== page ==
Wyoming’s Occupational Employment Grew by 15.4% from 2004 to 2014

Wyoming’s occupational employment grew from 245,040 in 2004 to 282,450 in 2014, an increase of 37,640 jobs, or 15.4%. During that period, Wyoming’s population grew at approximately the same rate (15.3%), from an estimated 506,529 in 2004 to an estimated 584,153 in 2014 (U.S. Census Bureau, 2015). As shown in the Table and illustrated in the Figure, Wyoming’s occupational employment grew rapidly from 2004 to 2009 (15.3%) and then remained flat from 2009 to 2014 (0.1%).


The employment and wage estimates presented in this article are from the Occupational Employment Statistics (OES) program in the Research & Planning section of the Wyoming Department of Workforce Services in cooperation with the U.S. Bureau of Labor Statistics. The OES program produces employment and wage estimates by area and by industry for wage and salary workers. Wyoming’s estimates by county, region, and statewide by industry are available at http://doe.state.wy.us/LMI/EDSSept2015ECI/toc000.htm.

The OES survey is a semiannual mail survey measuring occupational employment and wage rates for wage and salary workers in nonfarm establishments. The OES national and other states’ data are available from the BLS website at http://www.bls.gov/oes/current/oessrcst.htm.

As shown in the Table, from 2004 to 2014, only two occupational categories experienced a decrease in employment: management occupations (-890, or -6.8%) and farming, fishing & forestry occupations (-10, or -2.0%). All other occupational categories experienced an increase in employment during this period.


Five of the 22 occupational groups experienced an increase in employment of 2,000 jobs or more in the past 10 years: construction & extraction occupations (8,850, or 36.9%); installation, maintenance & repair occupations (4,540, or 32.6%); education, training, & library occupations (4,070, or 25.9%); health care practitioners & technical occupations (3,440, or 32.5%); and business & financial operations (2,600, or 43.8%).

The median hourly wage across all occupations also steadily increased over the past 10 years, from $12.70 in 2004 to $16.20 in 2009 and to $18.16 in 2014.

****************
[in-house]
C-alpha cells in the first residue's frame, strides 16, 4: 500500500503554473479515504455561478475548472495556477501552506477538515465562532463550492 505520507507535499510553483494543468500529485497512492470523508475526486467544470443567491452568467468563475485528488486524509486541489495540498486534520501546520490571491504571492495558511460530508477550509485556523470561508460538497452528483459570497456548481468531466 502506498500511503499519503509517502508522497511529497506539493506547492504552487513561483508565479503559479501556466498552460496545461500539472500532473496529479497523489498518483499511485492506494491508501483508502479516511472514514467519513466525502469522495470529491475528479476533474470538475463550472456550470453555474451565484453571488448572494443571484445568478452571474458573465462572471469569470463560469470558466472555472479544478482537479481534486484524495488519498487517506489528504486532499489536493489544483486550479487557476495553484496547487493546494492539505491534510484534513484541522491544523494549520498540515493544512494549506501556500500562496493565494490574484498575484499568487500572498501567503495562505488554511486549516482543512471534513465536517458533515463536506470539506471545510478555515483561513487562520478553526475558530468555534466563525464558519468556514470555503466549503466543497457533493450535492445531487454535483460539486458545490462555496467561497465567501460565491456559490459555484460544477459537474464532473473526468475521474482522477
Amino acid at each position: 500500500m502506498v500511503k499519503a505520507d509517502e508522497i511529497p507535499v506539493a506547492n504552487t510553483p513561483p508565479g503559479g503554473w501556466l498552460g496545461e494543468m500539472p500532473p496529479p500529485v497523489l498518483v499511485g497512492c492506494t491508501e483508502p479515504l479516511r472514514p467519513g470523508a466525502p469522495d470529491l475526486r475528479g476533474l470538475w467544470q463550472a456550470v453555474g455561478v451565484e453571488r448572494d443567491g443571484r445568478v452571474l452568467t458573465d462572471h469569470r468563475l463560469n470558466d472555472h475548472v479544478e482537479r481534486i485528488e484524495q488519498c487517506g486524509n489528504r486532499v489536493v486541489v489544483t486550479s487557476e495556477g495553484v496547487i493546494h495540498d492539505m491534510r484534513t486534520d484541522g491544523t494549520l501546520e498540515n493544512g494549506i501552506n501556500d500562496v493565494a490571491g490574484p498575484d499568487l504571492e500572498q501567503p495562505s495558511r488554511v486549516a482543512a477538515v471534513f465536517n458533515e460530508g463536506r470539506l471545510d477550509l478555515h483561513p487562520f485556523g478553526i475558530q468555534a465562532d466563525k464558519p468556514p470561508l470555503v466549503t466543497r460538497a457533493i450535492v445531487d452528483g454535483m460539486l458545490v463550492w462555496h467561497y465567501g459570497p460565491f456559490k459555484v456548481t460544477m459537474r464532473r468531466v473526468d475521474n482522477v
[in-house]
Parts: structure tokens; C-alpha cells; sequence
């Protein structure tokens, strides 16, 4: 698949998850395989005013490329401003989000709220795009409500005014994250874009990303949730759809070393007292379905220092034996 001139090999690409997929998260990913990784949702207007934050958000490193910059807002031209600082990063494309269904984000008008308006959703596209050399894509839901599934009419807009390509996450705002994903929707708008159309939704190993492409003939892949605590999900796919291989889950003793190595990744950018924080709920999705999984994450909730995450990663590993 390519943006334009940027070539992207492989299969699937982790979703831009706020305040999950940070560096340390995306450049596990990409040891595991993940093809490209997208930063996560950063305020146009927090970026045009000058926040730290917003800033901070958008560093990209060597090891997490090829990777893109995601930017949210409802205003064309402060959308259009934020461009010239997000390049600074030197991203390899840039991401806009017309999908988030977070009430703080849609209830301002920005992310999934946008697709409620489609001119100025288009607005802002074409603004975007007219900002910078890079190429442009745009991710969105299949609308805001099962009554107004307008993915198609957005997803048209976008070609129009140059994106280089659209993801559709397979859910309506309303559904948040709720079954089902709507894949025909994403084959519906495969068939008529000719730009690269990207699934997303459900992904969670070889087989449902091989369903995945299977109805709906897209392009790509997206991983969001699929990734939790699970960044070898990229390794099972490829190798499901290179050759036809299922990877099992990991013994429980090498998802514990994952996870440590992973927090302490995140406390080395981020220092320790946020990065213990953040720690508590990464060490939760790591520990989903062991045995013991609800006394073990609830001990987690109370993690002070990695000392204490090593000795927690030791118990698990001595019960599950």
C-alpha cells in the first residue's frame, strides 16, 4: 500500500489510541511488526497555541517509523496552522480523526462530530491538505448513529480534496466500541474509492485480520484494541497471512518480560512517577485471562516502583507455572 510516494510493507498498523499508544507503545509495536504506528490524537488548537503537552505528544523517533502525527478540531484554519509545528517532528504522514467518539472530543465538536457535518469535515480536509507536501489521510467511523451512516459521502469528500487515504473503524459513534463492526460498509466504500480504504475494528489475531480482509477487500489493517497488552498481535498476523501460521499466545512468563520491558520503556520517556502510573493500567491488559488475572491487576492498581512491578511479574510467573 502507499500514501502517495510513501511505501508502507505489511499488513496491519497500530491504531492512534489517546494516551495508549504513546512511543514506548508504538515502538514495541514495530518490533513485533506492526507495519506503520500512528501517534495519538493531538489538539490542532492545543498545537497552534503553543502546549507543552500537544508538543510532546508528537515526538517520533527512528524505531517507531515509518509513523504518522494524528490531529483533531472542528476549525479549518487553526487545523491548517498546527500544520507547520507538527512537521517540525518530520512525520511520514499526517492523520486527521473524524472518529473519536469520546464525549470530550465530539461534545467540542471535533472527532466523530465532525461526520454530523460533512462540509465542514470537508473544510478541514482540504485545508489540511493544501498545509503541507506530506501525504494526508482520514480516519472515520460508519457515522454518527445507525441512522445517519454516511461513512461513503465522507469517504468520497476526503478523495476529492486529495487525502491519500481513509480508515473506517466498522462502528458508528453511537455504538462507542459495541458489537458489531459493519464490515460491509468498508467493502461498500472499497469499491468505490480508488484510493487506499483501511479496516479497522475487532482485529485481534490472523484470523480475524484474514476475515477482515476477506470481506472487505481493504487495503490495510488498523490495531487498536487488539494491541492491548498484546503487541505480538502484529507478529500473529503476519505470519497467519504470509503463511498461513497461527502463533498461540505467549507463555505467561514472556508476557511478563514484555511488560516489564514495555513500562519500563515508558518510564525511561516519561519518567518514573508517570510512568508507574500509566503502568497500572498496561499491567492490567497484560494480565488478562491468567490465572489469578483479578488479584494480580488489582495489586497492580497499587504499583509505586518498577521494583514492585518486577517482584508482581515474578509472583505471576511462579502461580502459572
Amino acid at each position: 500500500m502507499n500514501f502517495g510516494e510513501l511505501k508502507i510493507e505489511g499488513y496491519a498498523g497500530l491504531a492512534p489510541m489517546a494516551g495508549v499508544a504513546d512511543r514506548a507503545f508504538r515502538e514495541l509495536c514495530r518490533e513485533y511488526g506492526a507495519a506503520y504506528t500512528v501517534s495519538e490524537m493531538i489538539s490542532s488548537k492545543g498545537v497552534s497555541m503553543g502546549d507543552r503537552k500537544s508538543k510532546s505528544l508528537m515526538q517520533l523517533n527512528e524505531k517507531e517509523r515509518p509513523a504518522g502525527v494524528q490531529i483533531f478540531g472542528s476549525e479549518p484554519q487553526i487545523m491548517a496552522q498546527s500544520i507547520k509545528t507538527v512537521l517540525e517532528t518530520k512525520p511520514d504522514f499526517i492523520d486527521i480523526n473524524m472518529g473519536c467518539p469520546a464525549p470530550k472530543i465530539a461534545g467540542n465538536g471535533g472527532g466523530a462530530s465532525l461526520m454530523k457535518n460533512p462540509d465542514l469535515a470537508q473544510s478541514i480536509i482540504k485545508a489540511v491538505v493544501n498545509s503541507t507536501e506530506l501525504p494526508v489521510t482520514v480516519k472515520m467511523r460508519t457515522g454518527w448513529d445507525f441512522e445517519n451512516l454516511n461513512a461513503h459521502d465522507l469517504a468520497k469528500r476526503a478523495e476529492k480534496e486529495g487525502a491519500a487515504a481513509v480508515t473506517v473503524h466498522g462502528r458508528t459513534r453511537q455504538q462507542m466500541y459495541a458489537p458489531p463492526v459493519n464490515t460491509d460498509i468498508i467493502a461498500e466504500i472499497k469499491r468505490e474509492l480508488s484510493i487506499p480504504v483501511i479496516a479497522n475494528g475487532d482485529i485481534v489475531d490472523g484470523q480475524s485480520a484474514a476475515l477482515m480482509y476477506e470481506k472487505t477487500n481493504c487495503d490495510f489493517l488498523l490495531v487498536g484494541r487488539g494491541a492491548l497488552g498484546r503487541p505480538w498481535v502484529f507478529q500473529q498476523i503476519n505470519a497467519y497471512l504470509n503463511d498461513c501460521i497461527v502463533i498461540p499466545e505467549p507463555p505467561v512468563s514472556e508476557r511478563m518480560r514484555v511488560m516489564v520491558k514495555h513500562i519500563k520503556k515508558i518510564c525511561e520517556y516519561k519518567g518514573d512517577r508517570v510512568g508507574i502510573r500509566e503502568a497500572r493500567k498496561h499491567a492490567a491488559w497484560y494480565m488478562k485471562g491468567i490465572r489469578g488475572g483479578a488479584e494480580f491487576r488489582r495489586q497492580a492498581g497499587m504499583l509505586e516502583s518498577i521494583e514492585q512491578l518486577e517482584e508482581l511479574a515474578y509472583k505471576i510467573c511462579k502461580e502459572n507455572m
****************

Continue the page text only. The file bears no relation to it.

Construction & Extraction Occupations

Construction & extraction occupations had the largest net increase from 2004 to 2014 (8,850 jobs, or 36.9%). Workers in construction & extraction occupations construct new residential and commercial buildings, and also work in mines, quarries, and oil and gas fields. Five occupations within construction & extraction grew by more than 1,000 jobs: operating engineers & other construction equipment operators (2,530); service unit operators, oil, gas, & mining (1,620); roustabouts, oil & gas (1,570); carpenters (1,090); and first-line supervisors & managers of construction trades & extraction workers (1,060).

Construction & extraction occupations had the largest growth from 2004 to 2009, with a gain of 12,500 jobs. However, between 2009 and 2014, the total number of jobs in this occupational group decreased by 3,605.

Installation, Maintenance, & Repair Occupations

Installation, maintenance, & repair occupations increased by 4,540 jobs from 2004 to 2014. Workers in installation, maintenance, & repair occupations install new equipment and maintain and repair older equipment. Only two occupations in this group experienced growth of more than 1,000 jobs: industrial machinery mechanics (1,630) and maintenance & repair workers, general, (1,280). The majority of the growth in the installation, maintenance & repair occupations occurred from 2004 to 2009. There was only a small increase in employment of 380 from 2009 to 2014.


U.S. Census Bureau. (2015). State & County QuickFacts. Retrieved December 30, 2015, from http://quickfacts.census.gov/qfd/states/56000.html

Table of Contents

December 2015, Vol. 52 No. 12

PDF Version